Finding out whether a string is numeric or not

14 Solutions Collect From Internet About “Finding out whether a string is numeric or not”

Here’s one way that doesn’t rely on the limited precision of attempting to parse the string as a number:

NSCharacterSet* notDigits = [[NSCharacterSet decimalDigitCharacterSet] invertedSet];
if ([newString rangeOfCharacterFromSet:notDigits].location == NSNotFound)
{
    // newString consists only of the digits 0 through 9
}

See +[NSCharacterSet decimalDigitCharacterSet] and -[NSString rangeOfCharacterFromSet:].

I’d suggest using the numberFromString: method from the NSNumberFormatter class, as if the number is not valid, it will return nil; otherwise, it will return you an NSNumber.

NSNumberFormatter *nf = [[[NSNumberFormatter alloc] init] autorelease];
BOOL isDecimal = [nf numberFromString:newString] != nil;

You could create an NSScanner and simply scan the string:

NSDecimal decimalValue;
NSScanner *sc = [NSScanner scannerWithString:newString];
[sc scanDecimal:&decimalValue];
BOOL isDecimal = [sc isAtEnd];

Check out NSScanner’s documentation for more methods to choose from.

I think the easiest way to check that every character within a given string is numeric is probably:

NSString *trimmedString = [newString stringByTrimmingCharactersInSet:[NSCharacterSet decimalDigitCharacterSet]];

if([trimmedString length])
{
    NSLog(@"some characters outside of the decimal character set found");
}
else
{
    NSLog(@"all characters were in the decimal character set");
}

Use one of the other NSCharacterSet factory methods if you want complete control over acceptable characters.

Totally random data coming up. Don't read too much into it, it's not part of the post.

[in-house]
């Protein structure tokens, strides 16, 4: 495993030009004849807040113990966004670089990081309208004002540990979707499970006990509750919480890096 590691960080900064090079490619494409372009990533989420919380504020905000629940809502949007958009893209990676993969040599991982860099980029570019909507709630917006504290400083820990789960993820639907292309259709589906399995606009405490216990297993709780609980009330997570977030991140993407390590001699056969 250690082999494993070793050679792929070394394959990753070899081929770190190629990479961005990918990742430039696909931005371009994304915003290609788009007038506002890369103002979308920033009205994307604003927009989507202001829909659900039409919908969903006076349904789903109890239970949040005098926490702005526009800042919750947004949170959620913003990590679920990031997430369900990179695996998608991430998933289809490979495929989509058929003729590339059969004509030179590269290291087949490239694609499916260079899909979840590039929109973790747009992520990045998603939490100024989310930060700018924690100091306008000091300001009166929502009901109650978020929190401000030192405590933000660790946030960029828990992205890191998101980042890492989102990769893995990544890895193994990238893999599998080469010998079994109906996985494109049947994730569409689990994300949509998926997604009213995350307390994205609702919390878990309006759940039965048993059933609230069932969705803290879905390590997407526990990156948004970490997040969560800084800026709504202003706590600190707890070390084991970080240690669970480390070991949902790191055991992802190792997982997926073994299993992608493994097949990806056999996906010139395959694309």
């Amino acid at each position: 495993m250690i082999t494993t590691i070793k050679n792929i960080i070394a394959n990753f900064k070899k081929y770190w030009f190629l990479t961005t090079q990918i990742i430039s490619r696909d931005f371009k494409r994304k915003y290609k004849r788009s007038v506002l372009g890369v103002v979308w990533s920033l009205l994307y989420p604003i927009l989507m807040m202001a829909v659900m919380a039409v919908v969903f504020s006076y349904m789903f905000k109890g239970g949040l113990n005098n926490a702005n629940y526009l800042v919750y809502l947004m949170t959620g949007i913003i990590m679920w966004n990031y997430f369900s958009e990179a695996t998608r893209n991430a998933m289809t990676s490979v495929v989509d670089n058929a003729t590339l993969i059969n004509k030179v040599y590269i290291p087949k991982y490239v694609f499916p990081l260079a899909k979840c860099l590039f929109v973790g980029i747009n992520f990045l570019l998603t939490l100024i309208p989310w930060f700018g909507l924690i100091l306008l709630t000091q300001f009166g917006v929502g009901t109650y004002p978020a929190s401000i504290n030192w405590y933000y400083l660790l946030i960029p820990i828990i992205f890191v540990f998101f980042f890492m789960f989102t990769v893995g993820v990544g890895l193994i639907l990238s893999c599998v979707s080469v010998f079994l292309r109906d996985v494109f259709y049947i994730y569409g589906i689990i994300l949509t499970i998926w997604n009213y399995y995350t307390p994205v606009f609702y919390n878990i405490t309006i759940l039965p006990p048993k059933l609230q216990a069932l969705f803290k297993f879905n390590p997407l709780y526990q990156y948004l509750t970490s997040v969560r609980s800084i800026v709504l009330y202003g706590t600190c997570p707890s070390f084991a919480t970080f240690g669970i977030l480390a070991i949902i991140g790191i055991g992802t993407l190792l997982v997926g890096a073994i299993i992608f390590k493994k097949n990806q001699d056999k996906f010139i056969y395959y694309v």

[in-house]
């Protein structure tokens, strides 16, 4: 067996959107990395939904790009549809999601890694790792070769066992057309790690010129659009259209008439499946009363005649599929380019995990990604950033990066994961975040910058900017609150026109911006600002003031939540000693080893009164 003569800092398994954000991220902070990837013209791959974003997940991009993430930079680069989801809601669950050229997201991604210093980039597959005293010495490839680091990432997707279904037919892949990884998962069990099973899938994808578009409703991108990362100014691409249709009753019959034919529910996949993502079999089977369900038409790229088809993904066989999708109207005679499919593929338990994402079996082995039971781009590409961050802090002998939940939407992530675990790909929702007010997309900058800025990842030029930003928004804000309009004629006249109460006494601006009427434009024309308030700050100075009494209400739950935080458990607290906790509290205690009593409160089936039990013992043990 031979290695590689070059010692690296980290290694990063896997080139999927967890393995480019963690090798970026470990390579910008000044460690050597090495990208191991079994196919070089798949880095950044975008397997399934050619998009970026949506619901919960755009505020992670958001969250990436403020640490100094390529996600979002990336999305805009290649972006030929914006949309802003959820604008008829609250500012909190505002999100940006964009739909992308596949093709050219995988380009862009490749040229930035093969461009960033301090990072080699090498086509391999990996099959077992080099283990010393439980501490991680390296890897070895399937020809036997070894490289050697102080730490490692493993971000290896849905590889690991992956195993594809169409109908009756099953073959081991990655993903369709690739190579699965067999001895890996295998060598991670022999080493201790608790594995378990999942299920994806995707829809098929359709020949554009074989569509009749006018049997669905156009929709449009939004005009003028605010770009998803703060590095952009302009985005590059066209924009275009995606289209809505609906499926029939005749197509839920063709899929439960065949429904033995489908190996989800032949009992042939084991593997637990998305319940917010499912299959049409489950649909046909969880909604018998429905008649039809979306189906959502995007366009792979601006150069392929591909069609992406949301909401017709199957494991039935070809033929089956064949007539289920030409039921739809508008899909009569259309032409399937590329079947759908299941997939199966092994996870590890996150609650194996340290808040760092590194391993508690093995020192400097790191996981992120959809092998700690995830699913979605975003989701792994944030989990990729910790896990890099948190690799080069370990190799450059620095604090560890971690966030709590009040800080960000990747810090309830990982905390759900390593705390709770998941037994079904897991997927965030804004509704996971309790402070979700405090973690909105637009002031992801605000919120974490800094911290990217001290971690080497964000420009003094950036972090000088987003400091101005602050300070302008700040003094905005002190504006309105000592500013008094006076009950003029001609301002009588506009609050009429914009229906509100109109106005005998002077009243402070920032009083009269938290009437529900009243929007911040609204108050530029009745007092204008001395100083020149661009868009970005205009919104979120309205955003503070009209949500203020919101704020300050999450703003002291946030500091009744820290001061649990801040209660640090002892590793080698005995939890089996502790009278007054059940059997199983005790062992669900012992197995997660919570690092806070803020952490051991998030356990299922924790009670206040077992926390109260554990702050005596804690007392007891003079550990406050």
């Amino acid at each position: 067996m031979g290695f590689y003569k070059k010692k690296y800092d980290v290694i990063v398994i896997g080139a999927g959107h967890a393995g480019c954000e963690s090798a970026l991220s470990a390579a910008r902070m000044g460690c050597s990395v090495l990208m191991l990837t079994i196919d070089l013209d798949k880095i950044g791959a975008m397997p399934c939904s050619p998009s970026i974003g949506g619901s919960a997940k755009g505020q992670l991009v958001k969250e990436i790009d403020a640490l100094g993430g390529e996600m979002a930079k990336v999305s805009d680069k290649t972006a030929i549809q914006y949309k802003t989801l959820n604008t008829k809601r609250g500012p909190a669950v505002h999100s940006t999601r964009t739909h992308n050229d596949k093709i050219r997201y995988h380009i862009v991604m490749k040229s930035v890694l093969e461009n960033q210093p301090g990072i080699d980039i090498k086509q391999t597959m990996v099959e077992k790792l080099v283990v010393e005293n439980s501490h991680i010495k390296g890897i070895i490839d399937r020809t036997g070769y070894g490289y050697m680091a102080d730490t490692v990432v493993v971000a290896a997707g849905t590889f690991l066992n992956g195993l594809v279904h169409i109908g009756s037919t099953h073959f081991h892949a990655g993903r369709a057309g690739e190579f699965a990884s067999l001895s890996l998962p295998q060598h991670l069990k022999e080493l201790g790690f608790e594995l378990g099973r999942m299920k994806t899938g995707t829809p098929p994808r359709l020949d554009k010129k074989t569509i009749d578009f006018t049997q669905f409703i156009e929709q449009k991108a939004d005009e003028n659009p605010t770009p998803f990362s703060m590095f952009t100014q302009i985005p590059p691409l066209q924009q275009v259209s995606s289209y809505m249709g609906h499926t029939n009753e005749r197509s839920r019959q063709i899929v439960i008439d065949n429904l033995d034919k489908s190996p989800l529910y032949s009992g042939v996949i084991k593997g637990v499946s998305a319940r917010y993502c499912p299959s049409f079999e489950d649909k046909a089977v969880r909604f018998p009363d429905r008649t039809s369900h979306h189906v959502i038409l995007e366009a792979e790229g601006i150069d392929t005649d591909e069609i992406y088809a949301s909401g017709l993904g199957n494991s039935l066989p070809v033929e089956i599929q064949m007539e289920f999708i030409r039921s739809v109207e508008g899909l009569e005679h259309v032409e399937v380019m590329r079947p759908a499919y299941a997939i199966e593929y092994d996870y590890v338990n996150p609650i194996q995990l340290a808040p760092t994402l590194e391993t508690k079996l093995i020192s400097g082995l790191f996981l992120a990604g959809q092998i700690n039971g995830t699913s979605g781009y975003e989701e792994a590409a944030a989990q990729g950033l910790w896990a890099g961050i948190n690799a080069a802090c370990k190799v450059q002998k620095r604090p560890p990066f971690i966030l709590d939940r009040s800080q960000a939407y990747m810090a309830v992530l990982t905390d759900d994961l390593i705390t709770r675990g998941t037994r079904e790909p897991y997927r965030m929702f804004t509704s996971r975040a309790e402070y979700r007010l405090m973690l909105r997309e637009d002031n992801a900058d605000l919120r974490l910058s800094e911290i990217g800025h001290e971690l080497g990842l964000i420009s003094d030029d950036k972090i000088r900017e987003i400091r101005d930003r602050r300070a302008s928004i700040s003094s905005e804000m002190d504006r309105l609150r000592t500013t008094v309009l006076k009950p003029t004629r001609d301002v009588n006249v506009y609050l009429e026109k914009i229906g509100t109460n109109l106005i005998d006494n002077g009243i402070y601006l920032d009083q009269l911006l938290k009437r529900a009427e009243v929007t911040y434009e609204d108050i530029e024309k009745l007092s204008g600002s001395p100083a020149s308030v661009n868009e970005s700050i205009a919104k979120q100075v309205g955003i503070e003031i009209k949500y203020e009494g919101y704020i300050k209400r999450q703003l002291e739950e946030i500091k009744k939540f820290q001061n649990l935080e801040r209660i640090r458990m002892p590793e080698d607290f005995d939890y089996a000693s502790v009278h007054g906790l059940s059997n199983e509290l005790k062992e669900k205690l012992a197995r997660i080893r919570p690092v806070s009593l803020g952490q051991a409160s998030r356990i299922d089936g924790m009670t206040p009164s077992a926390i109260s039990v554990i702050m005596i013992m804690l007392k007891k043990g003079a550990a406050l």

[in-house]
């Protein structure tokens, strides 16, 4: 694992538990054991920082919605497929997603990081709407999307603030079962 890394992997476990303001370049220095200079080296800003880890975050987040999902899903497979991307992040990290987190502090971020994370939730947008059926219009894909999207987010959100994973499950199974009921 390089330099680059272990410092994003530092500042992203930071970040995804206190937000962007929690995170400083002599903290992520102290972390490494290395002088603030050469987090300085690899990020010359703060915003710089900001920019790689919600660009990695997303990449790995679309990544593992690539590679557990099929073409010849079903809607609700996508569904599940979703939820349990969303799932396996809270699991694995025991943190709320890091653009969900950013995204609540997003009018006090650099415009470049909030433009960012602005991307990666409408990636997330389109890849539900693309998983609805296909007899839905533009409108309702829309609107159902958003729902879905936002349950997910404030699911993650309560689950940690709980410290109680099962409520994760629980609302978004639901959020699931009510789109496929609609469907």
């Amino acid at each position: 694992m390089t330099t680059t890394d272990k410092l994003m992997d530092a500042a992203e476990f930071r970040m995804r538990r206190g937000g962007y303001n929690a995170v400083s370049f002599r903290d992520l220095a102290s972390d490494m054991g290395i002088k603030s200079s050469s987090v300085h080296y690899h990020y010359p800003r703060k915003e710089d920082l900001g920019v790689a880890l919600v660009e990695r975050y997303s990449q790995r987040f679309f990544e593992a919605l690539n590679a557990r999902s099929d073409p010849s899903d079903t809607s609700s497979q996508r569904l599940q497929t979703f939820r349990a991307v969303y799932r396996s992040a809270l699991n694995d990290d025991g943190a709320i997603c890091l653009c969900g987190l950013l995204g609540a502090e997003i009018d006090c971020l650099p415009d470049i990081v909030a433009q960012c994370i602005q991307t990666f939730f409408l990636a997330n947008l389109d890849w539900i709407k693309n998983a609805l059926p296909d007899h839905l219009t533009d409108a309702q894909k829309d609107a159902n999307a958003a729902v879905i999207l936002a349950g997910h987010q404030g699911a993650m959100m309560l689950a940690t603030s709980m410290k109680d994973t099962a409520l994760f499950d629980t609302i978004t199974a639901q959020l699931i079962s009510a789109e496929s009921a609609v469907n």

This original question was about Objective-C, but it was also posted years before Swift was announced. So, if you’re coming here from Google and are looking for a solution that uses Swift, here you go:

let testString = "12345"
let badCharacters = NSCharacterSet.decimalDigitCharacterSet().invertedSet

if testString.rangeOfCharacterFromSet(badCharacters) == nil {
    print("Test string was a number")
} else {
    print("Test string contained non-digit characters.")
}

to be clear, this functions for integers in strings.

heres a little helper category based off of John’s answer above:

in .h file

@interface NSString (NumberChecking)

+(bool)isNumber:(NSString *)string;

@end

in .m file

#import "NSString+NumberChecking.h"

@implementation NSString (NumberChecking)

+(bool)isNumber {
    if([self rangeOfCharacterFromSet:[[NSCharacterSet decimalDigitCharacterSet] invertedSet]].location == NSNotFound) {
        return YES;
    }else {
        return NO;
    }
}

@end

usage:

#import "NSString+NumberChecking.h"

if([someString isNumber]) {
    NSLog(@"is a number");
}else {
    NSLog(@"not a number");
}

Swift 3 solution could be like:

extension String {

    var doubleValue:Double? {
        return NumberFormatter().number(from:self)?.doubleValue
    }

    var integerValue:Int? {
        return NumberFormatter().number(from:self)?.intValue
    }

    var isNumber:Bool {
        get {
            let badCharacters = NSCharacterSet.decimalDigits.inverted
            return (self.rangeOfCharacter(from: badCharacters) == nil)
        }
    }
}

Validate by regular expression, by pattern "^[0-9]+$", with following method -validateString:withPattern:.

[self validateString:"12345" withPattern:"^[0-9]+$"];
  1. If “123.123” is considered
    • With pattern "^[0-9]+(.{1}[0-9]+)?$"
  2. If exactly 4 digit numbers, without ".".
    • With pattern "^[0-9]{4}$".
  3. If digit numbers without ".", and the length is between 2 ~ 5.
    • With pattern "^[0-9]{2,5}$".